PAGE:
While the Musallis are of Indian and the Ghorbat presumably of Iranian origin and both form occupationally specialised descent groups, the Shaykh Mohammadi have emerged as a spiritual community in Afghanistan, which over time has absorbed various unrelated occupational groups.
With their flourishing myths and legends, the three communities draw on Sufi inspiration for the organisation of their craft guilds, a fact which so far has been little explored in an Afghan context.
The Hazarbuz is a sub-group of the Pashtun Mohmand. They are engaged in caravan trading in East Afghanistan along the road to Turkestan which for centuries has been linked to the Silk Road, the ancient connection between the Orient and the Occident.
The book traces the socio-economic and political transformation of the Hazarbuz community over the past century. It describes the successive changes from a pastoral way of life to a settled existence in bazaars in Afghanistan and lately in crowded refugee camps in Pakistan, where many Hazarbuz went into exile after 1979. The analysis is based on the author's field data and the scanty literary sources.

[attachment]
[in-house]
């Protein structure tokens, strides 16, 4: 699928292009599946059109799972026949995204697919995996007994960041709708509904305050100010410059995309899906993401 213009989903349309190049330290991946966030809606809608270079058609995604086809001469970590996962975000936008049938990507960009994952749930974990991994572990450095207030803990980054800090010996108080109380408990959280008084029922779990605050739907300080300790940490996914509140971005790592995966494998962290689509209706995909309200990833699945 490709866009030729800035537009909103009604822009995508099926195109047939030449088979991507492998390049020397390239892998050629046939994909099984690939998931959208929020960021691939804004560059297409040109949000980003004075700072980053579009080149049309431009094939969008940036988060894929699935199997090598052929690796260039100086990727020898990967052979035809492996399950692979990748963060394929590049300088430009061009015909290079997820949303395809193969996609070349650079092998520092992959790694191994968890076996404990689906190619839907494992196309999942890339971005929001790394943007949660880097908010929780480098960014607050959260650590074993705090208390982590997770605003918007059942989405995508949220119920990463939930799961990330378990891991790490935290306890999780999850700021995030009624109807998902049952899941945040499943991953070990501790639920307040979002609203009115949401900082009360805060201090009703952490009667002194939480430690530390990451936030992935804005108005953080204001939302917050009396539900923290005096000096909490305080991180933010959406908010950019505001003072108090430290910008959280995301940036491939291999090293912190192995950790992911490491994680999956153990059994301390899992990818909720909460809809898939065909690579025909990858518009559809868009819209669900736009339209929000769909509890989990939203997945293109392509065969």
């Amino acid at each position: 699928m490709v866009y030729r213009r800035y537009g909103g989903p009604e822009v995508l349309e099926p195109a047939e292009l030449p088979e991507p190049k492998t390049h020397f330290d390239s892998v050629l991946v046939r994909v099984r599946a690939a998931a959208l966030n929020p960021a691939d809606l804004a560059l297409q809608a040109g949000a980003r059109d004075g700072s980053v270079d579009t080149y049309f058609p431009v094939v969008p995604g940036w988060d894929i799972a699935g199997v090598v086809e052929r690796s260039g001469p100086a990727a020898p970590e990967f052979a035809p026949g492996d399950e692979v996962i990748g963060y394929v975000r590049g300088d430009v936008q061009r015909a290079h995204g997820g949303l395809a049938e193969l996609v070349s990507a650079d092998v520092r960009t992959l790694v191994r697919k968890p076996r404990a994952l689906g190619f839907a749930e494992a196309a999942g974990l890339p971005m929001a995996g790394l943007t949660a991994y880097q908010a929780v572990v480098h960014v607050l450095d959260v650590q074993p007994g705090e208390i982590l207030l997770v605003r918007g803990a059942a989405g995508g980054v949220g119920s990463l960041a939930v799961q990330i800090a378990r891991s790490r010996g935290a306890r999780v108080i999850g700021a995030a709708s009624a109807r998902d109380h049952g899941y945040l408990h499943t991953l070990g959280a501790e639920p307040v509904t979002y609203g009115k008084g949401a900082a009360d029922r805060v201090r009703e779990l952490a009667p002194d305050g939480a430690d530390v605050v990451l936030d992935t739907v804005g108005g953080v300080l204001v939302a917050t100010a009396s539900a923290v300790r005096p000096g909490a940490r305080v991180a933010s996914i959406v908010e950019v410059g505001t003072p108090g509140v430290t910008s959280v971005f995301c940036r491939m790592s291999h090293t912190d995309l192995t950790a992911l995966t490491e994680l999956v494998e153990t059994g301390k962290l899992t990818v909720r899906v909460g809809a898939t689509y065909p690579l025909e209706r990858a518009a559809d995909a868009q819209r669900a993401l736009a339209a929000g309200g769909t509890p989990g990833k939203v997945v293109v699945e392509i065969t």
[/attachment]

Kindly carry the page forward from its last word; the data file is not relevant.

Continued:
The work discusses the historical factors which partly encouraged and partly forced the nomads to engage in transport activities with their camels and, from the 1920s, to turn to trade. While the Hazarbuz exported a variety of products from Afghanistan to the Indus lowlands, their main source of income has been the import and sale of tea in the northern regions of Afghanistan.
The transformation of Hazarbuz pastoral economy is analysed within the wider context of cultural and political change and with particular attention to kinship ideologies, social organisation and notions of solidarity.